History of the Silver Bell Mining District

Besides a detailed history of owners and operations, the report contains many historic photographs of the mining operations and the town

The Arizona Geological Survey has just released another paper about Arizona mining: The History of the Silver Bell Mining District (AZGS Contributed Report CR-17-A). The paper is authored by geologist and mining historian David Briggs who has written about many of Arizona’s mining districts. The paper is available for free download (link).

The Silver Bell mine and the town of Silverbell are located about 36 miles northwest of Tucson, Arizona. It has produced copper and other metals since 1873 and silver since 1865. Prior to that, the Tohono O’odham Indians and/or their predecessors mined turquoise, hematite and clay, which were used for pottery, paint and decorative purposes.

The Silver Bell mine has had a colorful and sometimes contentious history. Briggs writes that “Over the past 150 years, the Silver Bell mining district evolved from a collection of small, intermittent, poorly financed and managed underground mining operations that struggled to make a profit from high-grade ores; to a small but profitable producer, deploying innovative mining practices and advancements in technology to successfully develop the district’s large, low-grade copper resource.”

Besides a detailed history of owners and operations, the report contains many historic photographs of the mining operations and the town.

Briggs: “Over past 130 years, the Silver Bell mining district yielded approximately 2.27 billion pounds of copper, 6.6 million pounds of molybdenum, 3.7 million pounds of lead, 40.8 million pounds of zinc, 2,100 ounces of gold, and 5.95 million ounces of silver.”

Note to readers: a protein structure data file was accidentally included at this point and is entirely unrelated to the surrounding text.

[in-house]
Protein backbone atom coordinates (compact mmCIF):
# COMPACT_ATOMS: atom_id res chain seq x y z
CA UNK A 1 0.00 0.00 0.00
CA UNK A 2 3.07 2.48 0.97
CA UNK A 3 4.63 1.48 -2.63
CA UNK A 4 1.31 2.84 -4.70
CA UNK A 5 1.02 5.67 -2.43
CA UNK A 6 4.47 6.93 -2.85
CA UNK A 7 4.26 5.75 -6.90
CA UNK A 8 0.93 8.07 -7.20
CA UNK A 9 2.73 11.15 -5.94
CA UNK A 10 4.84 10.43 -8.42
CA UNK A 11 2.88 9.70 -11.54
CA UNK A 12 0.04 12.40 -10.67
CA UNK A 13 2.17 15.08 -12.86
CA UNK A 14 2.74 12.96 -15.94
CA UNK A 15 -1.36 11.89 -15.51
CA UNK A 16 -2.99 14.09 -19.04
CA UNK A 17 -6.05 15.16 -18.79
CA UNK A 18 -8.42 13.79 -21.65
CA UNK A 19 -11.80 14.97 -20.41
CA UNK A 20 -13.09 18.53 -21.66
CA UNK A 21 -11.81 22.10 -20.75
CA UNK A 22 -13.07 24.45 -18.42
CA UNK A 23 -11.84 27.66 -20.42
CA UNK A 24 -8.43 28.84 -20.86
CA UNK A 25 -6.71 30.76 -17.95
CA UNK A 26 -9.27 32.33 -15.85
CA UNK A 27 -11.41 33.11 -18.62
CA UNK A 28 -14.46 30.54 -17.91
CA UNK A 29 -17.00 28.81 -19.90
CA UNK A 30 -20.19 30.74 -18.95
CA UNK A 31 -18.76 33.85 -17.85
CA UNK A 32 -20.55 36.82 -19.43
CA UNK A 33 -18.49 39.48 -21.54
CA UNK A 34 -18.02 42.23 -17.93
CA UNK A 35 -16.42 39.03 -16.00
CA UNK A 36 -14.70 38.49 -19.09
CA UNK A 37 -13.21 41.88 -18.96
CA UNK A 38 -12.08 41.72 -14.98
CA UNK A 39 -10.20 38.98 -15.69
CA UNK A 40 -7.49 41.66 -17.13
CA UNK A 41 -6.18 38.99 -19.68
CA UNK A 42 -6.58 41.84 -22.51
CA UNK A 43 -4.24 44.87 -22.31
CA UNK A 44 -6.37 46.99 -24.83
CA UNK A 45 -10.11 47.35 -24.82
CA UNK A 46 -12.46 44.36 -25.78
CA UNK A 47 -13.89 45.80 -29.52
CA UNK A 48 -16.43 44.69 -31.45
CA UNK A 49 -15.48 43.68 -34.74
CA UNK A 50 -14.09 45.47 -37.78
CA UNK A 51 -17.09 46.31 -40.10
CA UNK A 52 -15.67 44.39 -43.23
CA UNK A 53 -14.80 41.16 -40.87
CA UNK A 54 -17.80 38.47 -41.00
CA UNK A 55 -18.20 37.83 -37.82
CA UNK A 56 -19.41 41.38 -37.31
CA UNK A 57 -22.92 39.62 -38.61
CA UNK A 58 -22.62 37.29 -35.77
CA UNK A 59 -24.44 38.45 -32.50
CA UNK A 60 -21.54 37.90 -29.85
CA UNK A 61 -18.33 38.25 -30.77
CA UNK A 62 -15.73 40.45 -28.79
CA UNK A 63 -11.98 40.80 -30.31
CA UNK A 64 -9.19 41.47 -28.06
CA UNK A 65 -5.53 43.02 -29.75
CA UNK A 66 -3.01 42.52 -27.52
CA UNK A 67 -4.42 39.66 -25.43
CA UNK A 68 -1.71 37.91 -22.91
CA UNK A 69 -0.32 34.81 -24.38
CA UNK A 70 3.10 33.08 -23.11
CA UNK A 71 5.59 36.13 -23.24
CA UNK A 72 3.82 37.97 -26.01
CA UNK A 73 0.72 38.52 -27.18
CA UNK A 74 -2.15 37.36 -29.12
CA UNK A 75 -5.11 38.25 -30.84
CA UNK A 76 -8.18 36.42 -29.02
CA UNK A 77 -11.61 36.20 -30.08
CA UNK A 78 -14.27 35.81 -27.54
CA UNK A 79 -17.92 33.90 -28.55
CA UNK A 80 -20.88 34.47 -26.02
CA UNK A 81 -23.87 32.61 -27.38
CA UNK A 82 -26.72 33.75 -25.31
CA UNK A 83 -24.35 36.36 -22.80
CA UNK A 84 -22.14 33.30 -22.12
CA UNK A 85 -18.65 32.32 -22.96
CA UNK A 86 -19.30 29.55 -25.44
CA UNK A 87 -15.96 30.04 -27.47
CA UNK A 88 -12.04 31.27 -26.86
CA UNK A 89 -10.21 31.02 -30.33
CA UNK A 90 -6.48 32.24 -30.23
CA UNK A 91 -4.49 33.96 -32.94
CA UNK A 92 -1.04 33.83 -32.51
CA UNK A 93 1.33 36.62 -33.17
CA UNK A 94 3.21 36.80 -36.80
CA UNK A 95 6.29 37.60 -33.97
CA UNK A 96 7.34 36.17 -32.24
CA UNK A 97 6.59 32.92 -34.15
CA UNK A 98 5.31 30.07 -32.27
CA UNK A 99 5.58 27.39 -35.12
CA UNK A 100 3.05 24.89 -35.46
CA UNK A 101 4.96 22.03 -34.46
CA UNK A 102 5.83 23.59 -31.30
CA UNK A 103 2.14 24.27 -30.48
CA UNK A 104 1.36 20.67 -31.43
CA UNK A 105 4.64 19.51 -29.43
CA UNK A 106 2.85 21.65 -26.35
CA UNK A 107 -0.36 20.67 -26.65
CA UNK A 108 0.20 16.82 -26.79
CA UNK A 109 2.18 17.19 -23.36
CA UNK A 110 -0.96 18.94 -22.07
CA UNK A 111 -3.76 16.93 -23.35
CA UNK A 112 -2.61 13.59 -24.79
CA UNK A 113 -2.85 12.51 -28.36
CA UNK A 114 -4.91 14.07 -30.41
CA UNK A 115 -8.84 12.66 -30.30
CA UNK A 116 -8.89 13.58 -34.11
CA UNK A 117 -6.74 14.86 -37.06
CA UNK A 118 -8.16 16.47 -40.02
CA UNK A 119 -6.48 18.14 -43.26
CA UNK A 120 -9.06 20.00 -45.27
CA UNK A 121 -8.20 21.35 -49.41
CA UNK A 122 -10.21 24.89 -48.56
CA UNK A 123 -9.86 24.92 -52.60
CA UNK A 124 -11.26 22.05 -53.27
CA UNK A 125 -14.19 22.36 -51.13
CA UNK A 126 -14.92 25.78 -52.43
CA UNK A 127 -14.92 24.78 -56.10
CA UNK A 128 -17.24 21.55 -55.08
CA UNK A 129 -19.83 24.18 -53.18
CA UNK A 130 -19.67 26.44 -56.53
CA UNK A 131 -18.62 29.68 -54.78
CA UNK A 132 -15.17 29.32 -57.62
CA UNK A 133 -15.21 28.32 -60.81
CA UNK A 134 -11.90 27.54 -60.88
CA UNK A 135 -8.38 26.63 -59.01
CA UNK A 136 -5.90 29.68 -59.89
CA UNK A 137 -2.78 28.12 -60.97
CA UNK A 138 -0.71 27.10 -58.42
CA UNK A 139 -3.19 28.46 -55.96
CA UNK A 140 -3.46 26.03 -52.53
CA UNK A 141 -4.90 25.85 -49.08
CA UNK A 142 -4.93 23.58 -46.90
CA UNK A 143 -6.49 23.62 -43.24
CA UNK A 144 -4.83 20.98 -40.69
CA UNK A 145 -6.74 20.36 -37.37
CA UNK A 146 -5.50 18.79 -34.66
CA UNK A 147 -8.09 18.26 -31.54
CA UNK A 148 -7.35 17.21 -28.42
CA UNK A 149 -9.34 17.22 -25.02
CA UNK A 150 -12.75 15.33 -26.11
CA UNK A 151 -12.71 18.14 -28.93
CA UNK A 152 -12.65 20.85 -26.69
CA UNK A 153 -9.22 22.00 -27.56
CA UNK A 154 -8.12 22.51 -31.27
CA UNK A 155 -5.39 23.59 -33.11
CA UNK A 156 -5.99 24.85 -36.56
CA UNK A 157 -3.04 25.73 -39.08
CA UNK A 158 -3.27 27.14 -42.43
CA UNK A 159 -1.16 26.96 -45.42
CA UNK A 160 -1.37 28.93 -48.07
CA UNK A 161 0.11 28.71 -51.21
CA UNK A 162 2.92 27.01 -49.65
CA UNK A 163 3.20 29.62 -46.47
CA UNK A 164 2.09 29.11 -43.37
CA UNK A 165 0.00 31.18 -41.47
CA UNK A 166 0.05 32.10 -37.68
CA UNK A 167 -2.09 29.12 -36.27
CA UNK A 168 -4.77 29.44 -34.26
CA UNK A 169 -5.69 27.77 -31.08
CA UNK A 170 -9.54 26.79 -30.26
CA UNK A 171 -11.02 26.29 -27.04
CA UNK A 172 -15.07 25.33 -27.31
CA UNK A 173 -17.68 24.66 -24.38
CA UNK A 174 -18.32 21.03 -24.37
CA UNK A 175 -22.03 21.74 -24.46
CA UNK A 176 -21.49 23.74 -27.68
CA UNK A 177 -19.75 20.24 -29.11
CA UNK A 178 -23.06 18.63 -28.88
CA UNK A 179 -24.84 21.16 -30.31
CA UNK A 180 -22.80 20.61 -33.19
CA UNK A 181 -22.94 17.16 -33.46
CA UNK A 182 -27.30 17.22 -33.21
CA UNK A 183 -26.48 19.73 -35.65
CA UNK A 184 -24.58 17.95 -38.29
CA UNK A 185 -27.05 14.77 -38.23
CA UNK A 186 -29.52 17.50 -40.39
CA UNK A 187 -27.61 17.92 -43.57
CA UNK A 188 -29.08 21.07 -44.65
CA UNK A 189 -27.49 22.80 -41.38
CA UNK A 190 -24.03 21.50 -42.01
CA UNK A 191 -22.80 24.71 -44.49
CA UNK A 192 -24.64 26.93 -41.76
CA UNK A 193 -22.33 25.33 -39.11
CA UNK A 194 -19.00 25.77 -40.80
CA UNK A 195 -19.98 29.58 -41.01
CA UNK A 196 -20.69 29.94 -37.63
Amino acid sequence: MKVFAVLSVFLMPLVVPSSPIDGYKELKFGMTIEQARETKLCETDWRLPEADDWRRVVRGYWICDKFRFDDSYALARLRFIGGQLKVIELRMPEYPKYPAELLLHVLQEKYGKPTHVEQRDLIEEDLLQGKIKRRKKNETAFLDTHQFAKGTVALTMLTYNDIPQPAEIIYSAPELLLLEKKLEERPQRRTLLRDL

The mine now produces copper by leaching and electro-winning. Remaining reserves are reported to be 214.4 million tons, averaging 0.283% copper. Local geologists suspect there are more copper resources east and west of the active mining area, but that ground is effectively off-limits because it lies within Ironwood Forest National Monument. The monument was imposed over valid pre-existing mining claims. IFNM is one being reconsidered by the Trump administration.

Other papers by David Briggs:

 

Note to readers:

1 Comment

  1. Thanks, Jonathan. This really appealed to the historian and archaeologist in me. I live in sight of the Silver Bell Mine and have explored its environs, as well as SASCO — which should really be preserved as a major historical archaeology site.

    I do note that the water has never been potable in the Silver Bell area due to heavy mineralization, unlike the Santa Ritas where Rosemont will threaten good water deposits.

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